This year will see more downgrades to government credit ratings than ever before, one of the top sovereign debt calculators has predicted.
Fitch said 15 countries have already had their credit score slashed, and another 22 are on course for a downgrade if they do not swiftly improve their economic outlook.
This puts the world on track for more downgrades than during the previous record year of 2011, when fears over a debt contagion in the Eurozone triggered a wave of cuts.
While the slump in commodities prices was the overriding reason for the downgrades that have already occurred, the UK’s vote for Brexit could trigger problems across Europe during the rest of the year, Fitch said.
Credit ratings are a signal to international investors of how safe a country is to lend to, and normally correlate to how much interest governments have to pay to their creditors.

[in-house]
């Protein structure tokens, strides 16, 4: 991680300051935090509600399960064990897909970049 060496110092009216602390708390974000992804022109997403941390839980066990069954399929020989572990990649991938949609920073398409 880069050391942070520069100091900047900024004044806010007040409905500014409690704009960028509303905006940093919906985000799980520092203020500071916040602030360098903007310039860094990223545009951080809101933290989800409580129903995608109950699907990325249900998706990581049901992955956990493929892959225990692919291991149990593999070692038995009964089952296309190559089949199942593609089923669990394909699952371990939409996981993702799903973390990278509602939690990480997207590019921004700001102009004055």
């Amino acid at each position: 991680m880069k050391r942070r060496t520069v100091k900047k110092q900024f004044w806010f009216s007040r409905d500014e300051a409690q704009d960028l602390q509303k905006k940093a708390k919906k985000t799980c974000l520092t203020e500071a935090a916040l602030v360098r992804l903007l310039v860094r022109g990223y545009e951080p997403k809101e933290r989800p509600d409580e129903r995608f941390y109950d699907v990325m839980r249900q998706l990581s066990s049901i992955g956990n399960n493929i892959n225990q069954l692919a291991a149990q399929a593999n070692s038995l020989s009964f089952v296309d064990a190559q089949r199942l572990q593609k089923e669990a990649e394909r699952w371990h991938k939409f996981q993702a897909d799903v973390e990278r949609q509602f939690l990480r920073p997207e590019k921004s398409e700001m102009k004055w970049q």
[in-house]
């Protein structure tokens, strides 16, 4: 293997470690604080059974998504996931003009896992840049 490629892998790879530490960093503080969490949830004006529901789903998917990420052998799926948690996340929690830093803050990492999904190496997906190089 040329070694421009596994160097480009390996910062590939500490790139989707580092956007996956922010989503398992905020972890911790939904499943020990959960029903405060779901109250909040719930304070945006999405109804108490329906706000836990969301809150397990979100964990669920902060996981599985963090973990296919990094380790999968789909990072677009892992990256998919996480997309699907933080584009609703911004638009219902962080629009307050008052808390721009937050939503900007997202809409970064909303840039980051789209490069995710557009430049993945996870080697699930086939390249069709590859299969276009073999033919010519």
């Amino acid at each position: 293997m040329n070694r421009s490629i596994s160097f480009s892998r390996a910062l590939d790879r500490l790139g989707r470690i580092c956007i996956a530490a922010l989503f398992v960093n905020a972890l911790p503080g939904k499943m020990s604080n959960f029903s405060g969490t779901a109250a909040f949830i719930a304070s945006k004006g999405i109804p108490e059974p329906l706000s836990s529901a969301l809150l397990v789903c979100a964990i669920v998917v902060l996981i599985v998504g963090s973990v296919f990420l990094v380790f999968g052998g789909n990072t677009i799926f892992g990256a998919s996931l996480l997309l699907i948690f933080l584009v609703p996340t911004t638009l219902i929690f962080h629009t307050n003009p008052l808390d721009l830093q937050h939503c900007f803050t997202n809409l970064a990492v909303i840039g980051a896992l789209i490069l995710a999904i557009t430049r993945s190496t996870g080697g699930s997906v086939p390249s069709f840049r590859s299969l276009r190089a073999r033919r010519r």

“Lower commodity prices continue to be the single most important factor responsible for downward sovereign ratings momentum,” Fitch said in a note today.
It added: “The significance of the UK’s pending exit from the EU is difficult to understate”.
The UK recently had its credit rating slashed by all three of the top ratings agencies, who warned further downgrades would be likely if political and economic uncertainty does not evaporate.
Fitch said: “Developments in the UK make it more probable that populist or Eurosceptic movements find greater support elsewhere in the EU, providing added impetus for political fragmentation and polarisation trends.
“Europe’s political backdrop could have negative implications for sovereign ratings, as fiscal consolidation may drop further down the list of policy priorities.”